Exhibition Preview | The Great Spectacle: The Royal Academy
In the latest issue of PMC Notes (October 2016), pp. 4–7.
The Great Spectacle: The Royal Academy and its Summer Exhibitions, 1769–2017
Royal Academy of Arts, London, opening June 2018
Curated by Mark Hallett and Sarah Turner
The Royal Academy’s summer exhibition is the world’s longest running annual display of contemporary art. Ever since 1769, and at a succession of locations ranging from Pall Mall to Piccadilly, the Academy’s exhibition rooms have been crowded for some two months each year with hundreds of paintings and sculptures produced by many of Britain’s leading artists. Over the last two hundred and fifty years, these spectacular displays of art—dominated by what has become a famously crowded and collage-like arrangement of pictures across the Academy’s walls—have provided thousands of artists with a crucial form of competition, inspiration, and publicity, and captured the interest of millions of visitors.
As well as expressing the Academy’s own ambitions and achievements, these exhibitions have played a central role within London’s and the nation’s art world. In the eighteenth and nineteenth centuries, they provided the main forum within which Britain’s artists could showcase their individual practice and compete with their rivals for popular and critical acclaim. Today, even as they continue to feature the works of many distinguished painters and sculptors, they are just as famous for providing hitherto unknown, sometimes amateur practitioners with the opportunity of seeing their creations hanging alongside the works of their more celebrated peers. These exhibitions thus offer a unique prism through which to view the history of the Royal Academy itself, and of modern British painting and sculpture more generally.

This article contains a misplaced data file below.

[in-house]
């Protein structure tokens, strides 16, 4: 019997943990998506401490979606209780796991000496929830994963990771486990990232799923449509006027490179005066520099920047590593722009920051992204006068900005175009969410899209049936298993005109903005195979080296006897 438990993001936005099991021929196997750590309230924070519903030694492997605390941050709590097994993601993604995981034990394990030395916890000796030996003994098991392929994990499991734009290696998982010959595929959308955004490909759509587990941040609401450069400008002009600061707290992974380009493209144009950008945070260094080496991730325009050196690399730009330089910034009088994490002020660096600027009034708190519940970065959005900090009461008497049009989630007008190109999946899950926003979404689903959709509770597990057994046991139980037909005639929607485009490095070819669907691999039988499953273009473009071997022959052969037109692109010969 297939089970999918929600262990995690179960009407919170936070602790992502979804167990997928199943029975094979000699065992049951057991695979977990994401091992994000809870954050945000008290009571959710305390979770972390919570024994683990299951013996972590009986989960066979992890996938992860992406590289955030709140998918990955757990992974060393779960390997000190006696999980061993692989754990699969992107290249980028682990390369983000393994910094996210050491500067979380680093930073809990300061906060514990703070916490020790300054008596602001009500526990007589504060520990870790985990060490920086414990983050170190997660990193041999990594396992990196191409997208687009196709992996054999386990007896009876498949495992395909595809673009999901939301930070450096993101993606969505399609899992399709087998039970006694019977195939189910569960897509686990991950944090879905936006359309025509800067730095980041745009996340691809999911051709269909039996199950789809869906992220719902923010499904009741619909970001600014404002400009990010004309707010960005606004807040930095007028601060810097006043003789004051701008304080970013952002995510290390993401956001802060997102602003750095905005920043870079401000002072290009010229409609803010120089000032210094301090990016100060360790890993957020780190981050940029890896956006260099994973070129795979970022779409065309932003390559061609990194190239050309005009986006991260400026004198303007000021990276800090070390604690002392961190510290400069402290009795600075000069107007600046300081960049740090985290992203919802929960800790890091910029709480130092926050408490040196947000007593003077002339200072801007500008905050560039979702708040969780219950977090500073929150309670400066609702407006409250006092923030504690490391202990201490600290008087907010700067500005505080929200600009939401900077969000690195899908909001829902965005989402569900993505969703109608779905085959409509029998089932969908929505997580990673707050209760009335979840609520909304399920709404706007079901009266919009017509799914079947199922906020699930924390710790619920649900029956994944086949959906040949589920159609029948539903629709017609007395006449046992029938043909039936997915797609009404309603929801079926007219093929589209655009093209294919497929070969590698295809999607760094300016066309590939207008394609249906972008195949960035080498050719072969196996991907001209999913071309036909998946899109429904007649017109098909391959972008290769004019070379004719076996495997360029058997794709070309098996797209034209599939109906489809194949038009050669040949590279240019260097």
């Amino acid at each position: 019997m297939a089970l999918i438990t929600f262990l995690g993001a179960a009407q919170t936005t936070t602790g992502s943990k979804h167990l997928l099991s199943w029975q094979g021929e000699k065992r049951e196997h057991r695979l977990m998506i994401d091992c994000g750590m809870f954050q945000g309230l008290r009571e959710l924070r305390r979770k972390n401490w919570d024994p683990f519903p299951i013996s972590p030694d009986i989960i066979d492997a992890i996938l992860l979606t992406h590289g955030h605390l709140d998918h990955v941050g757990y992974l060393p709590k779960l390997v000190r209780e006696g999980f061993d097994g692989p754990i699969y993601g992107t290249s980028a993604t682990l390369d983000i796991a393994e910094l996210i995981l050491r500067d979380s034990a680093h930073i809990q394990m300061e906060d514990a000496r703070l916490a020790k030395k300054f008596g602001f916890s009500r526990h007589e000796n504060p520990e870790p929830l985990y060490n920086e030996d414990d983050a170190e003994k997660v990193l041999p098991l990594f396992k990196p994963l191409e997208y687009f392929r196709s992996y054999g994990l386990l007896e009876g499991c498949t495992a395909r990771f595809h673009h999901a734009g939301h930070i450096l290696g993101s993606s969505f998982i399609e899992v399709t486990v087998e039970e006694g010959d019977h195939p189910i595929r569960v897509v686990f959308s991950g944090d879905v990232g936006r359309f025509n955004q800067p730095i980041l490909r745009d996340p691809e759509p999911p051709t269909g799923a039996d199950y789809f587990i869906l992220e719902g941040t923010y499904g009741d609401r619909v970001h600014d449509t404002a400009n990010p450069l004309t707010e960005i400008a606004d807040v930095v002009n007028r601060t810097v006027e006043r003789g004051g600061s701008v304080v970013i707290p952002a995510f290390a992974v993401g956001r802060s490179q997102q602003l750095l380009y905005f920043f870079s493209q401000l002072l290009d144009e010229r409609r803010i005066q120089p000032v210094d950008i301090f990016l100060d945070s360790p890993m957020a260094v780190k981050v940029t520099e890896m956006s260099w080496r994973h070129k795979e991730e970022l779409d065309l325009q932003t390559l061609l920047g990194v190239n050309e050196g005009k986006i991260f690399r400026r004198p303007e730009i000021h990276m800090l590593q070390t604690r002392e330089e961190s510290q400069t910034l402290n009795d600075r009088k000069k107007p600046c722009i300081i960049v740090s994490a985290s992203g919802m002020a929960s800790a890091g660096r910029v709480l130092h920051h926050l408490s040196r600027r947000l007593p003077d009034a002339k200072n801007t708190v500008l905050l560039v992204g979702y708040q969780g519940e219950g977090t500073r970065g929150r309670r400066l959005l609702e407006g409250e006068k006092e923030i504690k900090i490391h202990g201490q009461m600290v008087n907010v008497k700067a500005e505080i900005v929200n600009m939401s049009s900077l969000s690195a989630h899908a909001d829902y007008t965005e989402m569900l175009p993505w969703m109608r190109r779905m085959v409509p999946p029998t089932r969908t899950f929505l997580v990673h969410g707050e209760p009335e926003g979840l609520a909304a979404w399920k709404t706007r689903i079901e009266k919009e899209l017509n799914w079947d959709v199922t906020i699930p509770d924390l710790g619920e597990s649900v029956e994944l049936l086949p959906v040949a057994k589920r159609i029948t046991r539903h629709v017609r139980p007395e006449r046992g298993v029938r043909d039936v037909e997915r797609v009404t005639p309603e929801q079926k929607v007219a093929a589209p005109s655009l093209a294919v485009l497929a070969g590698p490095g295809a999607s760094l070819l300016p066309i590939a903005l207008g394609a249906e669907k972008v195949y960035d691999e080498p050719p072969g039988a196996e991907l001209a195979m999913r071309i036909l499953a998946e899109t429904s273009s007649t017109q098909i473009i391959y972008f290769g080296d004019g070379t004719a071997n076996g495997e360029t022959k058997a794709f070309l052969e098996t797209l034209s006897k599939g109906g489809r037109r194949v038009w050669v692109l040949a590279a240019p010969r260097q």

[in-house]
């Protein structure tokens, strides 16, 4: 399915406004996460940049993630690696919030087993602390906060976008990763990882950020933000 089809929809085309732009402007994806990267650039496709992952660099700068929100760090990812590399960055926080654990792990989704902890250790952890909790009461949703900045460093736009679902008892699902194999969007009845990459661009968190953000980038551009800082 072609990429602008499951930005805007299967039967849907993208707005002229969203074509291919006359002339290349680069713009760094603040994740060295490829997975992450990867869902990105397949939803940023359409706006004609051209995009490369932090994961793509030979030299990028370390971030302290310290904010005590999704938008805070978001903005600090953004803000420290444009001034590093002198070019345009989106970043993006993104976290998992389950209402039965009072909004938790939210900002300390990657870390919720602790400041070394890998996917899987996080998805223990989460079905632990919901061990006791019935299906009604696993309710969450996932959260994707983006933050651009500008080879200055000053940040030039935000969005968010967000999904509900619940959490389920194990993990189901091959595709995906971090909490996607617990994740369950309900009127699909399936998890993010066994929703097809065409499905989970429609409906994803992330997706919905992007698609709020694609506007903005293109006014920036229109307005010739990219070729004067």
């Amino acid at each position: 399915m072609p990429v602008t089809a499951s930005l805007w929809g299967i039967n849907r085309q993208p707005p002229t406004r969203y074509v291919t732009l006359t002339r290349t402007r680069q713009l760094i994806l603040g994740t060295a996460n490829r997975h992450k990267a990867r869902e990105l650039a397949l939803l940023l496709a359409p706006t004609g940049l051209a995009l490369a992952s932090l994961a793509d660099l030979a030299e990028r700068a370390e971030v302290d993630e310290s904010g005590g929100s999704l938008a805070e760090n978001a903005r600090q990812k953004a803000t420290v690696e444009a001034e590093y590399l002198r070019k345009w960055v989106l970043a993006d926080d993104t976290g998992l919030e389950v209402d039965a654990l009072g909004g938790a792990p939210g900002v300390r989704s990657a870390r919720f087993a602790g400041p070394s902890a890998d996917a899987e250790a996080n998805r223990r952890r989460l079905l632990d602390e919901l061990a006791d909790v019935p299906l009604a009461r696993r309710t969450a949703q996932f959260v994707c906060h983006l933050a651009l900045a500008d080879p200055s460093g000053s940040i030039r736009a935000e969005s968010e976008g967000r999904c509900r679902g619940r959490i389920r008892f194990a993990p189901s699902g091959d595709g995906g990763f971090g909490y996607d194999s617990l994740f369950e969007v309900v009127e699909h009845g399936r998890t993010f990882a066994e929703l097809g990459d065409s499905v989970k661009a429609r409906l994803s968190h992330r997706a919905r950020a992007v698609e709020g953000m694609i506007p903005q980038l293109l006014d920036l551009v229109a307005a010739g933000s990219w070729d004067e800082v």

Our exhibition, which has the working title, The Great Spectacle: The Royal Academy and its Summer Exhibitions, 1769–2017, is intended to tell the story of these displays, and in doing so to provide an innovative, illuminating, and visually stunning means of commemorating the Academy’s first 250 years. . .
The exhibition, which is due to open in June 2018, and which will be accompanied by a scholarly catalogue and an online chronicle (for which, see Jessica Feather’s Spotlight feature following this article), will occupy a run of ten gallery rooms at the Royal Academy. Furthermore, visitors to the display will have the opportunity of moving directly from The Great Spectacle into the 2018 Summer Exhibition itself, thereby bringing the story full circle.
The full article is available here»